US detention of asylum seekers ‘inhumane and wasteful’: Report

Washington, DC – The Biden administration has imprisoned tens of thousands of asylum seekers in violation of United States and international law, a rights group has said in a new report, just weeks before large numbers of people are expected to arrive at the country’s southern border.

In a report published on Thursday, Human Rights First said that Immigration and Customs Enforcement (ICE) has held tens of thousands of people in jails instead of allowing them to live in the US with their families or sponsors as their asylum cases are decided.

The group said that jailing asylum seekers is “inhumane, unnecessary, and wasteful” and has needlessly subjected people to severe physical and psychological harm, medical neglect and discrimination.

“Jailing asylum seekers is fundamentally dehumanising and cruel,” said Becky Gendelman, an associate attorney for research refugee protection at the group and the report’s author.

“It cuts them off from legal representation and subjects them to horrendous conditions of confinement, it inflicts physical and psychological harm and it can be re-traumatising for people who have fled persecution,” Gendelman told Al Jazeera in an interview.

Migrants at border
Refugees and migrants have been streaming in record numbers to the US-Mexico border, hoping to claim asylum [File: Jose Luis Gonzalez/Reuters]

The report, entitled “‘I’m a prisoner here’: Biden administration policies lock up asylum seekers”, found that since President Joe Biden took office in January of last year, asylum seekers were held in detention centres for 3.7 months on average.

This included those who passed their so-called credible fear interviews, during which an asylum seeker is expected to explain to an immigration officer why returning to their country of origin could put them in danger.

The detention of asylum seekers is generally prohibited under international law, except in exceptional circumstances. The International Covenant on Civil and Political Rights prohibits detention that is unreasonable, unnecessary, disproportionate or arbitrary.

Rights organisations also say the detention of asylum seekers, who have not committed a crime, is unlawful and a violation of their right to freedom of movement.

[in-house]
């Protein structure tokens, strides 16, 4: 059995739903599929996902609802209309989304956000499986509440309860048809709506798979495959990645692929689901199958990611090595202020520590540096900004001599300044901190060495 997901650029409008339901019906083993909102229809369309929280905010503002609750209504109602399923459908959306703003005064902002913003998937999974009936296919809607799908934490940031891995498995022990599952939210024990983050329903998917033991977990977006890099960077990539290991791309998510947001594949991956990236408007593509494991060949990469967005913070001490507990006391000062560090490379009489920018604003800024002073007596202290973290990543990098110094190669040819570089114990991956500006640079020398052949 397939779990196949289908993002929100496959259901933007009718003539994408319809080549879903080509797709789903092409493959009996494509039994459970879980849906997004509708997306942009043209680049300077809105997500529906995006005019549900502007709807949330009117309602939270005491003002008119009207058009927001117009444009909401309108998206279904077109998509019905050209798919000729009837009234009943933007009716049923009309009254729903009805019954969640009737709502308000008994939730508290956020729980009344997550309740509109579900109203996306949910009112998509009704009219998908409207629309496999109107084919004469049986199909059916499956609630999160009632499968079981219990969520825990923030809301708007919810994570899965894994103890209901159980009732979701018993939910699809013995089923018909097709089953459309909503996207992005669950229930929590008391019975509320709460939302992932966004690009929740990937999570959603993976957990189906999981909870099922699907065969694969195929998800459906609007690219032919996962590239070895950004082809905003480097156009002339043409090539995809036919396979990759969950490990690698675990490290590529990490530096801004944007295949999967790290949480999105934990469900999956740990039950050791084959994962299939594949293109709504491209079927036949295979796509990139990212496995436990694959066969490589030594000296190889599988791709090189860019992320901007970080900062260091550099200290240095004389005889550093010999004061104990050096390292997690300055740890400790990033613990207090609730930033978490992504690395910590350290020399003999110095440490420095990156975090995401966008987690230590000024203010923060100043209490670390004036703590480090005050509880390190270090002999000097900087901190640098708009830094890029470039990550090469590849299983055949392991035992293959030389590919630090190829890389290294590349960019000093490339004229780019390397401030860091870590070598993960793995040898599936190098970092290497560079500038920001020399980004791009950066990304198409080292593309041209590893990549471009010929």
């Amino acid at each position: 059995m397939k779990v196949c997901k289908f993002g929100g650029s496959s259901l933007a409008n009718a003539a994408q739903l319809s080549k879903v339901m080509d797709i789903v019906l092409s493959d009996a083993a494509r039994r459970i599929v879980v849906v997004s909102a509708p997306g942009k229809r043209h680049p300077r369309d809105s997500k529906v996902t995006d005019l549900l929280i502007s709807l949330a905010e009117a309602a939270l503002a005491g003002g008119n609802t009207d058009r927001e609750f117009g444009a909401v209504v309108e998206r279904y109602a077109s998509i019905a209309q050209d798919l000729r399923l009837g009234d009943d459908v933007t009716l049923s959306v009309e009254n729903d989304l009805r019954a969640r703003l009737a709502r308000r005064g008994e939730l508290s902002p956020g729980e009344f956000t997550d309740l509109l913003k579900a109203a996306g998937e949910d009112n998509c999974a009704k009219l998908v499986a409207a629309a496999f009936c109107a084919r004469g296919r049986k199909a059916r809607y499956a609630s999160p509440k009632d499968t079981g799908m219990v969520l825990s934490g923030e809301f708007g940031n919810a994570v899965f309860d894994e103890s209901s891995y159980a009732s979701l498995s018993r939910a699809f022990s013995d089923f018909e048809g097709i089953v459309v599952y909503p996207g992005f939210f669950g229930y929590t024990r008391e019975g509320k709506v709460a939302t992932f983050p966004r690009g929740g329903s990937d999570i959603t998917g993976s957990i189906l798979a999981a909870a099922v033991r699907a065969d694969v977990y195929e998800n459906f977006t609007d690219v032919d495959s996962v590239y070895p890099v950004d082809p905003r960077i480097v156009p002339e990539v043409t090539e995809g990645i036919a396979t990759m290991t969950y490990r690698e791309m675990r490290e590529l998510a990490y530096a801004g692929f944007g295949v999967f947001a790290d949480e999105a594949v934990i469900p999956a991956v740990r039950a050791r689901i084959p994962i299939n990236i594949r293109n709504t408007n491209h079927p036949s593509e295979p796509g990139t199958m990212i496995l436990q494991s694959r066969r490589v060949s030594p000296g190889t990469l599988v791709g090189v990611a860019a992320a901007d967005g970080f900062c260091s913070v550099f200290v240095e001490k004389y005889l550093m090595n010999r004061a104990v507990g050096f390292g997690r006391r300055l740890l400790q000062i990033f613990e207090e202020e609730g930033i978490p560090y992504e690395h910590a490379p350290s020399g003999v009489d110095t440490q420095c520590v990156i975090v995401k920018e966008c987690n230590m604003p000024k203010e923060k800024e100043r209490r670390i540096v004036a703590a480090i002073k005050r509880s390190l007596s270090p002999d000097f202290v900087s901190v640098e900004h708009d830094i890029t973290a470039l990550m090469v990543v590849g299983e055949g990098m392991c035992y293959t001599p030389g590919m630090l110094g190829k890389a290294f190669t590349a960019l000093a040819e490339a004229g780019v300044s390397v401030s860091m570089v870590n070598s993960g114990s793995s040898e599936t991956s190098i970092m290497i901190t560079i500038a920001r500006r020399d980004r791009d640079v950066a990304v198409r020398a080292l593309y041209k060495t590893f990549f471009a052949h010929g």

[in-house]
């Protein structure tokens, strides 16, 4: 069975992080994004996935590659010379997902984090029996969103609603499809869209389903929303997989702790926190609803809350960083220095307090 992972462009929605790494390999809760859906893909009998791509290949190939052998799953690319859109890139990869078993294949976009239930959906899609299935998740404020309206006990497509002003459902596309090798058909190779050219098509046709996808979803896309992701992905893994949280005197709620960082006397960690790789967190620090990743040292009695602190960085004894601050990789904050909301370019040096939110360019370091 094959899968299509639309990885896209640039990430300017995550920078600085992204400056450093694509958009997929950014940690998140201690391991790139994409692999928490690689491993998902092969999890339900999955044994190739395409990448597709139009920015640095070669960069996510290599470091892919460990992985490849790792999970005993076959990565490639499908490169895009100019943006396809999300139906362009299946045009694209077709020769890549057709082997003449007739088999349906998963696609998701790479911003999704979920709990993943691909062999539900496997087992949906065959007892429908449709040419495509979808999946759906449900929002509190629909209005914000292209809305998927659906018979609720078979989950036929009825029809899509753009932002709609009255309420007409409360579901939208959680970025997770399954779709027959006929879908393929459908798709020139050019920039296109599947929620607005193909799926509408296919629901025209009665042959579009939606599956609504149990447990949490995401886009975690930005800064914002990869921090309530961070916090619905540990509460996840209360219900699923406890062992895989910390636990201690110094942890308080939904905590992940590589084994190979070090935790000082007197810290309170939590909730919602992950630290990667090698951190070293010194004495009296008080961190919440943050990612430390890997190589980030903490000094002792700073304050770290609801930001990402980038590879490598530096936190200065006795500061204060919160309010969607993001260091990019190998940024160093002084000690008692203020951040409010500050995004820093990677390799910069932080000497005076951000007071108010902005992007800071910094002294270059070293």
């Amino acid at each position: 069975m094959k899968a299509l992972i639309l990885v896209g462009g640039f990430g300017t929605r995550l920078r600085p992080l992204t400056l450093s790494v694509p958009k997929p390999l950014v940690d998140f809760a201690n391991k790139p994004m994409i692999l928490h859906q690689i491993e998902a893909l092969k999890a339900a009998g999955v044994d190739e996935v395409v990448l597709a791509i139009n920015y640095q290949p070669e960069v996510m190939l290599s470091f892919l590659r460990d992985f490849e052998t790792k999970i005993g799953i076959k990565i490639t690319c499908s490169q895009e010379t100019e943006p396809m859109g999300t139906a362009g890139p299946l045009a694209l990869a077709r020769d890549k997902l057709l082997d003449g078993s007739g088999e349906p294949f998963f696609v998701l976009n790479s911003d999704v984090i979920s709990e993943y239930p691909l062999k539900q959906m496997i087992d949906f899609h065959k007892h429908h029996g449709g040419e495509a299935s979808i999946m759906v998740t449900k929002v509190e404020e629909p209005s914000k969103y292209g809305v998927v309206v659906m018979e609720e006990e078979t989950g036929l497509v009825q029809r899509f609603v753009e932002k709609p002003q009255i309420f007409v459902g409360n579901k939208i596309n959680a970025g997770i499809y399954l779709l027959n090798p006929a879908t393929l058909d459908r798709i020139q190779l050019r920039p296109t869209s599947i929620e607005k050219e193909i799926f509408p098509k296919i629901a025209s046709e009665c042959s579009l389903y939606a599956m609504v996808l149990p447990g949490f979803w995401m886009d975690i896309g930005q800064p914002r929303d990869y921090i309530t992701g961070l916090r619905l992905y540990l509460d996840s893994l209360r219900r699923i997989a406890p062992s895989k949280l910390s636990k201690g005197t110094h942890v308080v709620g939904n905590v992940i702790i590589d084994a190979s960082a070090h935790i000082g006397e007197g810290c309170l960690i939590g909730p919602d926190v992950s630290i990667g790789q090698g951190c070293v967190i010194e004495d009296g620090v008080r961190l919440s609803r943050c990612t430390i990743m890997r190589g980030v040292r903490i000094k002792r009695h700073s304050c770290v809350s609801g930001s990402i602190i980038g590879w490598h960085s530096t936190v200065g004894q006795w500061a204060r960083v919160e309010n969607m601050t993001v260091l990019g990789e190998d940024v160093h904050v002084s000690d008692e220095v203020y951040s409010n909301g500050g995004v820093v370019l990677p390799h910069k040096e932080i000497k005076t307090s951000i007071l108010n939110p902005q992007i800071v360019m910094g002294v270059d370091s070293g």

The report comes as the US on May 23 is expected to end a pandemic-era policy invoked in March 2020 that allowed authorities to expel the majority of those seeking asylum at the border, citing the need to protect the country from the spread of the coronavirus.

More than 1.8 million expulsions have been conducted under Title 42, with asylum seekers sent back to Mexico or their country of origin, according to government figures.

“While the Biden administration has turned away and expelled many asylum seekers under Title 42 it has also subjected many whom it doesn’t expel to prolonged and cruel detention,” Gendleman said.

Prolonged detention

Under an agreement with Mexico, the US can only expel people from Mexico, Guatemala, Honduras and El Salvador under Title 42.

Gendelman says many of those jailed have been asylum seekers whom the US could not expel to Mexico. According to the report, people from Cuba, Haiti, Nicaragua, Venezuela as well as several countries in Africa have been subjected to prolonged detention.

Biden had pledged to eliminate prolonged detention, end the use of for-profit immigration detention centres, and uphold the legal right to seek asylum. But amid record-high arrivals at the US-Mexico border and attacks from his Republican rivals, Biden has kept in place several restrictive policies that his predecessor Donald Trump had championed.

The Biden administration has come under frequent criticism from immigrant advocates and progressive Democratic leaders urging the president to do more to uphold its responsibility towards asylum seekers.